PEORIA – Peoria City Council members might be warming to the idea of starting the formal due diligence process to explore buying back the city’s waterworks.

At a mayoral candidate forum Saturday morning, Mayor Jim Ardis told a standing-room-only crowd that “I believe the majority of the council will support taking that look this time around.”

But the three-term mayor said after the event that he wasn’t forecasting how a vote might go in the fall of 2018, but rather noting that many members of the council are interested in looking “at the potential of going down the due diligence route – not necessarily going there. … I think the majority is open to seeing if we want to spend $1 million to go to the next step.”

If they launch the process, it would be only the second time in more than 120 years that the city has done so…

…A great deal depends upon the length and complexity of the process, and there is but one piece of historical data to go on. When city leaders tried to start the process in 1998, it begat a seven-year process that included a legal battle in which Illinois American Water went all the way to the Illinois Supreme Court to challenge the franchise agreement. Ultimately the city’s right to open the process was affirmed. Council members later shut down the effort in 2005 when the price cited at the time – in a still-controversial valuation effort – proved to be too high.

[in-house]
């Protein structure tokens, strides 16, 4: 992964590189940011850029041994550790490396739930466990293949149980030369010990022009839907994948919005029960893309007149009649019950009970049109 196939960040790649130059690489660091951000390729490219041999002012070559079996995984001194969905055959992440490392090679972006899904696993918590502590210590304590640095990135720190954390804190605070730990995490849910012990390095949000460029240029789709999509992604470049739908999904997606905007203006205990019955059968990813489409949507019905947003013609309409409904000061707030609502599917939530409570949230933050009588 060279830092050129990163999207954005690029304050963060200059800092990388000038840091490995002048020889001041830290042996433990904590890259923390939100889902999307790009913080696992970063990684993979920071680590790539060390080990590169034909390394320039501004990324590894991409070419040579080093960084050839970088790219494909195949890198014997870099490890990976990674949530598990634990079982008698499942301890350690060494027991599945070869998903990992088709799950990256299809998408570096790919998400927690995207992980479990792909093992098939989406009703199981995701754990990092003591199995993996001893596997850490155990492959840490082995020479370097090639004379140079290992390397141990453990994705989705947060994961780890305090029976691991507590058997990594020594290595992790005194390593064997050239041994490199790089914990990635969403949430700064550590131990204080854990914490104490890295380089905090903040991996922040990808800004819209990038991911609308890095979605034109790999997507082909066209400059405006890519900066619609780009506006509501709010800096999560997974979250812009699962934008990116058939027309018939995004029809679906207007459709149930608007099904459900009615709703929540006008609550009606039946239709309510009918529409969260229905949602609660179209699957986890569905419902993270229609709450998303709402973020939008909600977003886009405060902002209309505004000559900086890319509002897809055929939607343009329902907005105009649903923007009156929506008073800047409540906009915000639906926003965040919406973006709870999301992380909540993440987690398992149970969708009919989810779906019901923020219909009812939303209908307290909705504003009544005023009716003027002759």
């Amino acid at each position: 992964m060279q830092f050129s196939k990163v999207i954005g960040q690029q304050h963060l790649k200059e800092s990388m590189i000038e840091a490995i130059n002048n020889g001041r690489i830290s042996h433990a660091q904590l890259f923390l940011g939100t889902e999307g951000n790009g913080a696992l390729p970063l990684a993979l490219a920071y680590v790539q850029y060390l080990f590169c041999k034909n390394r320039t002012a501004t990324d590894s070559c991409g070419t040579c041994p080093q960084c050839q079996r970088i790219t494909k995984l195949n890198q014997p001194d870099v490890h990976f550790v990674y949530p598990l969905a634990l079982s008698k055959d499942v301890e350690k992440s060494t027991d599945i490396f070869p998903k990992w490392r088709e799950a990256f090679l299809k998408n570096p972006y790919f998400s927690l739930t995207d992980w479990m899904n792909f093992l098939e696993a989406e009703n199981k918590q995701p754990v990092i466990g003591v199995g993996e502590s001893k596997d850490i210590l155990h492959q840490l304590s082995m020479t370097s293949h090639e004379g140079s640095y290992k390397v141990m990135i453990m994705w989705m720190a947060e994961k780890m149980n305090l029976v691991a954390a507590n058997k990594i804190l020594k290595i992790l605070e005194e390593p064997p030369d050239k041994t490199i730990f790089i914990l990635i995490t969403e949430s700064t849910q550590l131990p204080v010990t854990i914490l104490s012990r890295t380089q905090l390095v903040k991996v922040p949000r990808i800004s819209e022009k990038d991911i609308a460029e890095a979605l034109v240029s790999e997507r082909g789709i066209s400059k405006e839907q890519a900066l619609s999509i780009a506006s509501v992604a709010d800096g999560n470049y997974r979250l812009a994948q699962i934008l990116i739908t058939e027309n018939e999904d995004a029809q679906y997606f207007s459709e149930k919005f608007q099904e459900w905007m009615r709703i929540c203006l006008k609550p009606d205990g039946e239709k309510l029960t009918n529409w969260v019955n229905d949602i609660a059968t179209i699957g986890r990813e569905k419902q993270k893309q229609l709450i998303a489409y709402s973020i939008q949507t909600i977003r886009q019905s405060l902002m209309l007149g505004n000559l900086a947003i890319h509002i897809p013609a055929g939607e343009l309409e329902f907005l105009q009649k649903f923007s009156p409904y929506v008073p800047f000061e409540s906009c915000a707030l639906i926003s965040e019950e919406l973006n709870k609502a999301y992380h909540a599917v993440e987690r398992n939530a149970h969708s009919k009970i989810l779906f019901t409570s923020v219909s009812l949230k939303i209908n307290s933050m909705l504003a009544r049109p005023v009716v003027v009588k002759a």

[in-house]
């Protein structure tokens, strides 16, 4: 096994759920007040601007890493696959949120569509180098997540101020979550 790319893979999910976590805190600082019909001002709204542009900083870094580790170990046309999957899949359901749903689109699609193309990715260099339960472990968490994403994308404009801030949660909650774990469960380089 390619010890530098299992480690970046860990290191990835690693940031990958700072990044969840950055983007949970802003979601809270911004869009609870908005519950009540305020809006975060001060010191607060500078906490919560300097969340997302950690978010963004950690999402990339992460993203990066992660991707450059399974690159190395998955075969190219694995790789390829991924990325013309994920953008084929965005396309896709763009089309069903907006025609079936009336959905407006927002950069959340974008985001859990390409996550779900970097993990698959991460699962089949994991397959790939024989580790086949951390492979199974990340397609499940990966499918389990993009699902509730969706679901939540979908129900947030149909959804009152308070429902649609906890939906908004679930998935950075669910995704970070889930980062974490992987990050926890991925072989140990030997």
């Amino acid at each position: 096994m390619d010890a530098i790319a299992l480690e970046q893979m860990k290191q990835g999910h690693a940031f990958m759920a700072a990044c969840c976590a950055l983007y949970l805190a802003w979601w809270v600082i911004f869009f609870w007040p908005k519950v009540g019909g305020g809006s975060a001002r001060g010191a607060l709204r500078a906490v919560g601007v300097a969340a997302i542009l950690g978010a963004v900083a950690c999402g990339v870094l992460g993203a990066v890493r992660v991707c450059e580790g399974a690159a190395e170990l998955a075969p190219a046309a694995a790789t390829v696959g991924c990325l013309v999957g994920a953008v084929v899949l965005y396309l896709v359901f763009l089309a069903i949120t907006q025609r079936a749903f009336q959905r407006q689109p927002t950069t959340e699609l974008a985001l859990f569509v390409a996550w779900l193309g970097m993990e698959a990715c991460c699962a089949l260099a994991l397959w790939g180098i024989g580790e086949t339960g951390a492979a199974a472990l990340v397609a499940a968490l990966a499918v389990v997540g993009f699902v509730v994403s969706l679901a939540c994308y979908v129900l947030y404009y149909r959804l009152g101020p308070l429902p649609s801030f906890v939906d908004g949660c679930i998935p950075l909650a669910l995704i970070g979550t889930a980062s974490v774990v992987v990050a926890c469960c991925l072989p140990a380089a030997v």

The key to Ardis is that city coffers won’t support added spending to pursue a purchase.

“We don’t have $1 million out there to do a study. We just don’t have it,” he said Saturday, indicating that outside groups committing to foot the bill would be the only way a due diligence attempt would advance…

…So, what has changed the conversation among councilors since the decisive 8-3 vote in 2013 to not pursue the every-five-years option to enter the due diligence phase that’s guaranteed in the 1889 franchise agreement in which the city handed control of the waterworks to the company now known as Illinois American Water?

For one, Ardis said, the report released last year by the CEO Council evaluating the issue and outlining what the city does not know that would be necessary to assess whether a purchase is worthwhile for taxpayers.

“I think they’ve given the community more focus on this,” Ardis said, though he also acknowledged that he hadn’t heard residents of the city indicate their feelings had changed on the issue.